Whatever age you are, but especially if you’re a young or newly-qualified driver who has not long had your licence, we’ve rounded up some excellent real-world driving tips plus some reminders on laws of the road that people sometimes forget.
Blind spots made safer
Most drivers we insure can’t afford fancy new cars with blind spot technology that displays various warnings when another car enters the danger zone, so a great piece of advice that will make your car’s blind spots as safe as possible is to adjust your wing mirrors properly. Your car’s rear-view mirror tells you what’s going on directly behind you, so there’s no reason to need to see much of your own car in its wing mirrors. Actually, adjusting the wing mirrors so that they’re pointed outwards as much as possible will help you to more easily see vehicles that enter your car’s blind spots. It’s a really simple tip but one that loads of people including really experienced drivers can overlook.
What music do you listen to in your car?
“The car is the only place in the world you can die just because you’re listening to the wrong kind of music”, an Israeli psychology professor told an interviewer when they were discussing his new book. His research involved 85 new drivers aged 17 to 18, just over half of whom were blokes, who drove along set routes accompanied by experienced driving instructors. Some of the young drivers were asked to put on their favourite playlists, others were given specially created instrumental music designed to encourage safer driving, and the rest were asked to drive in silence. It was found that the teenage drivers cranked up the volume for their own playlists and rated their moods as being happier, but at the same time drove far faster, more aggressively and made more errors. It sounds like leaving techno, heavy metal or other more energetic or even emotional music for listening to at times other than in the car.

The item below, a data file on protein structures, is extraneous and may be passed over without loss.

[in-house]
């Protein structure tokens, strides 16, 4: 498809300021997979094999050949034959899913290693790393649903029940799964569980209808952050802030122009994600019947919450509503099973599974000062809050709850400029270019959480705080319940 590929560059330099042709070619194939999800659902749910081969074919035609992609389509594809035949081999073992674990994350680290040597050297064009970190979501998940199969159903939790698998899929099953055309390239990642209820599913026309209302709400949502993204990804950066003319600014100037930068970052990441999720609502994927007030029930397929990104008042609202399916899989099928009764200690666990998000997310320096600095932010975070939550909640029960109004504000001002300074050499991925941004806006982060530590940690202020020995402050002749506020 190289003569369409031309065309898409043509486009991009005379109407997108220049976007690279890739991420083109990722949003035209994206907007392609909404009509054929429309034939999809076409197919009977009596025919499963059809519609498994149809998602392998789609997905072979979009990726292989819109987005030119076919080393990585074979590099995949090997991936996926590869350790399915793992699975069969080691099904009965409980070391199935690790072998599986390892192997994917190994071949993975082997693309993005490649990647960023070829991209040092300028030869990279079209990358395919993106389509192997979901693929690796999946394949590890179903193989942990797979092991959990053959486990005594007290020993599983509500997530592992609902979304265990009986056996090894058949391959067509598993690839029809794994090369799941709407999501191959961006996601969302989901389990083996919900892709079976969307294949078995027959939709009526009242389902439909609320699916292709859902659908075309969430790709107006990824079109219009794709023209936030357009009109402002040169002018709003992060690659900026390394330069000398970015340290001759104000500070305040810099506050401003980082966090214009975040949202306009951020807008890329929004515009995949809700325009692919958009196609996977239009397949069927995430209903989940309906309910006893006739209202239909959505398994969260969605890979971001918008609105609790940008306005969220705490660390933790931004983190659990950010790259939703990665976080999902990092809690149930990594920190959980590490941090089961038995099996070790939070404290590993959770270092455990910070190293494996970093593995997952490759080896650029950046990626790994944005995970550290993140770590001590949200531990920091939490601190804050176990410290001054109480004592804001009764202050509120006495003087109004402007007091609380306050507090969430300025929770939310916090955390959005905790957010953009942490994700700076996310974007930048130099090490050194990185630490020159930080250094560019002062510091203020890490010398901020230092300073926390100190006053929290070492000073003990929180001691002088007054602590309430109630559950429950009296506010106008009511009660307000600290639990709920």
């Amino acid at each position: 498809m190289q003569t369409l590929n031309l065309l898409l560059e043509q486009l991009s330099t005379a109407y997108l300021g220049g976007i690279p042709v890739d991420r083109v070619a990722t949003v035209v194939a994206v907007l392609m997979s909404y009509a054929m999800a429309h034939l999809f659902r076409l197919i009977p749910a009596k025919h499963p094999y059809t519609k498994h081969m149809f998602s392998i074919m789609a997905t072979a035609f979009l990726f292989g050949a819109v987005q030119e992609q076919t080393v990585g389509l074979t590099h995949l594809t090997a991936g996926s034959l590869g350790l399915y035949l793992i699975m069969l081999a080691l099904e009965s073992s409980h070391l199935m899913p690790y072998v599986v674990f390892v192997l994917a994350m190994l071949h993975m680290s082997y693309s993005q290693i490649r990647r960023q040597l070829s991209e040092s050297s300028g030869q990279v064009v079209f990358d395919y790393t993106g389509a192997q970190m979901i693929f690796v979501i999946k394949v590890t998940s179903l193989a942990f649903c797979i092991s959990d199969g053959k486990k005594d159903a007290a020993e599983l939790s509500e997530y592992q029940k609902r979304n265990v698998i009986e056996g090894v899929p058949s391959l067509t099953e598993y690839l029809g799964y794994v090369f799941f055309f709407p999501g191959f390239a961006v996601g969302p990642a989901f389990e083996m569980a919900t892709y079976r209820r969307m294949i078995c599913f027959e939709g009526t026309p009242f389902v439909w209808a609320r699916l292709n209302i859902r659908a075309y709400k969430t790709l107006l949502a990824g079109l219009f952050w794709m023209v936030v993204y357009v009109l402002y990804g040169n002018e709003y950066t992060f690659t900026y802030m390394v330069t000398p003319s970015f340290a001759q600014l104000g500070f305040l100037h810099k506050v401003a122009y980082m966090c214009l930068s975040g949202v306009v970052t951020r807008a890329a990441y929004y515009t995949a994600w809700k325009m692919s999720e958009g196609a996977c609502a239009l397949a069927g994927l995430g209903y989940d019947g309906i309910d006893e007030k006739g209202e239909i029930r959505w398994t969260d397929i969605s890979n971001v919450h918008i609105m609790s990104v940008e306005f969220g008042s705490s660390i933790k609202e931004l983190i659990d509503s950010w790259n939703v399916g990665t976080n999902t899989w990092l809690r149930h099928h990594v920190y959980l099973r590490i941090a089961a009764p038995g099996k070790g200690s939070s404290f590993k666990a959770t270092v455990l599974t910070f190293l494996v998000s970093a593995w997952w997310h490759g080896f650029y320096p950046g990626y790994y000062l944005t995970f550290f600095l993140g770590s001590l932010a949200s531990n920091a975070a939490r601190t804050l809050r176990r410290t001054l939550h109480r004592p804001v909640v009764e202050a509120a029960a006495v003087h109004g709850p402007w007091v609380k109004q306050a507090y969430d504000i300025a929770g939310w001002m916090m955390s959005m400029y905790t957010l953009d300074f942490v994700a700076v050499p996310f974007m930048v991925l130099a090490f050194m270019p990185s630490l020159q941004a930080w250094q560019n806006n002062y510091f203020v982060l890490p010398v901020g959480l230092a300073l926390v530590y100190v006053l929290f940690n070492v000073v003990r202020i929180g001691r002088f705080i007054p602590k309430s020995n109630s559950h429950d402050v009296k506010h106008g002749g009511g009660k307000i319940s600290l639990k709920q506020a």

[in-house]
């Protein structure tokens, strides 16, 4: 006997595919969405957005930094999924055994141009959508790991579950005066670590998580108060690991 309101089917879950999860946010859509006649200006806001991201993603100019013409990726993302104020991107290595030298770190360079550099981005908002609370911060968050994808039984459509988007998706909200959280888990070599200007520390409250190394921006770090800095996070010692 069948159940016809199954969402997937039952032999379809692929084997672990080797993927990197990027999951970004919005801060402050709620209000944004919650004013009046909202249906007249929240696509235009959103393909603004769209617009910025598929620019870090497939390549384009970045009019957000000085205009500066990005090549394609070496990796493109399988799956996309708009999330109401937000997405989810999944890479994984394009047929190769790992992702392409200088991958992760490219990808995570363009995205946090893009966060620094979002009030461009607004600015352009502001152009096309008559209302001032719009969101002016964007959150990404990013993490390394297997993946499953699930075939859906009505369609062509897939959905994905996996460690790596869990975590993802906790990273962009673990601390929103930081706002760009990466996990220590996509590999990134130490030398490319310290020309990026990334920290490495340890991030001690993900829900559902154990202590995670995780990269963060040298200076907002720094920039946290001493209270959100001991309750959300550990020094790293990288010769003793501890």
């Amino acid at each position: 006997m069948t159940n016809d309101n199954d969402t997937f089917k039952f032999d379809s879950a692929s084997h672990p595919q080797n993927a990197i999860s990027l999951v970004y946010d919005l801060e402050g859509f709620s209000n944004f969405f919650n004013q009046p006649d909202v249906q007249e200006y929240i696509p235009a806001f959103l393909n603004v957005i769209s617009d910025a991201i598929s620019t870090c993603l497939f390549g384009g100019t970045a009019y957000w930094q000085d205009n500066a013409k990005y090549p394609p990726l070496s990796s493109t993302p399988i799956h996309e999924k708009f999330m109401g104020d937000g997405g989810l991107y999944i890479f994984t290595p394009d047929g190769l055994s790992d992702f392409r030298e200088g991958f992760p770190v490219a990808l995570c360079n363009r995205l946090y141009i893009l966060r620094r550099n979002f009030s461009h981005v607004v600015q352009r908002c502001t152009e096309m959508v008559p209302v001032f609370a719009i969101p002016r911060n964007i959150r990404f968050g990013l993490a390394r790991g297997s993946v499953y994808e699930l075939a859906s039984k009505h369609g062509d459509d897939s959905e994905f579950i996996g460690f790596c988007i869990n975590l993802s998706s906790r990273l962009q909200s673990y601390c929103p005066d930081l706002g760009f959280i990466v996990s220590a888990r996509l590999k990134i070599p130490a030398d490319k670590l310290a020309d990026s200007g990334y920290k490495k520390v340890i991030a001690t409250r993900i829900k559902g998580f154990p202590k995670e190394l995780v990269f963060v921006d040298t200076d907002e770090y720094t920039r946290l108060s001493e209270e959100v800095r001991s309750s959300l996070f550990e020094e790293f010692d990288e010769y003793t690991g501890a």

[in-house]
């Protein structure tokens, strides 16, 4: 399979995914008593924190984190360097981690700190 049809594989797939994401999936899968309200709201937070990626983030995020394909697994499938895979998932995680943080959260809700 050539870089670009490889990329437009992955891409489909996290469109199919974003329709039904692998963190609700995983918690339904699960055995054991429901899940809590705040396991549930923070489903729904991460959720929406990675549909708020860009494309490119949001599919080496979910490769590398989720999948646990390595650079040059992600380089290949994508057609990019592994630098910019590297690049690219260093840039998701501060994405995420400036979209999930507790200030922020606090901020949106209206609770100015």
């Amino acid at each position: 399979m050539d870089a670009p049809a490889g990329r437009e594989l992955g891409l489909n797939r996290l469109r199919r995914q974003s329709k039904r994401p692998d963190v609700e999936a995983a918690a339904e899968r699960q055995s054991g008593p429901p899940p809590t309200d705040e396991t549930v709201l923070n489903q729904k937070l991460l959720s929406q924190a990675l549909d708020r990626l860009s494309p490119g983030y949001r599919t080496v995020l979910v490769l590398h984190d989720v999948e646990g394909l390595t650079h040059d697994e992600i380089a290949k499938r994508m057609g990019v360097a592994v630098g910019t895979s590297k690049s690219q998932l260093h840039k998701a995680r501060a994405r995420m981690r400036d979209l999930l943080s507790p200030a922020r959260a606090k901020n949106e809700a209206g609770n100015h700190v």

Which side is your petrol cap on?
Even experienced drivers can sometimes forget which side to fill their cars up on, which can be a real pain if the nozzles provided by certain fuel stations aren’t long enough, meaning you’ve got to drive round and queue up again. Something not many people know is that some cars’ dashboards display a little arrow next to the fuel gauge, handily telling you if the filler cap is on the left or the right hand side. Cool, huh?
Keeping cool driving in the summer
It’s so tempting to think you’re saving money by leaving the air con switched off and driving along with the windows wound down to keep yourself from boiling inside your car, but there’s a problem with this habit. Driving at medium to fast speeds with one or more windows wound down even just a little and/or with the sunroof partly or fully open makes a car less aerodynamic and produces drag, slowing it down and making it use more fuel. Driving with a window down and/or the sunroof open is fine around town, but if you’re going to be doing more than 30mph it’s definitely best to shut them up and use your car’s air con instead.
Is flashing headlights to warn other drivers of camera vans illegal?
If you’ve noticed other oncoming drivers flashing their headlights, it’s probably because they’re warning people that a speed camera van is parked up ahead. There’s no denying that it’s very kind of such drivers to want to be helpful and do what they think is a good deed, but they could actually get fined £1,000 if they get caught flashing their lights for this reason. Okay, it might seem a bit unfair, but rule 110 of the Highway Code says that headlights should only be flashed “to let other road users know that you are there” and clearly explains that headlights should not be flashed “to convey any other message or intimidate other road users”. Also, section 89 of the Police Act 1997 lists it as an offence to “wilfully obstruct a constable in the execution of his/her duty”, which basically includes warning other drivers to slow down to avoid potentially being given speeding fines. Flashing headlights to let other drivers out of junctions should also be avoided, as you could be held responsible if somebody fails to spot a hazard such as an approaching vehicle, and an accident occurs.
Is there a magic speed for driving over speed bumps?
Experts generally reckon that the best maximum speed to drive over speed ‘cushions’ and traditional full-width speed bumps is 20mph to reduce the potential of doing any damage to your car. The best speed for those narrow speed humps found in many car parks is ‘walking pace’ or about 5mph, as they tend to send a shudder through cars and could damage their wheel alignment.
Whether you’re a young or newly-qualified driver yourself or have been driving for many years, we hope you found these lesser known driving safety and road rules tips interesting. If you can think of any more, we’d love to hear from you on Twitter or Facebook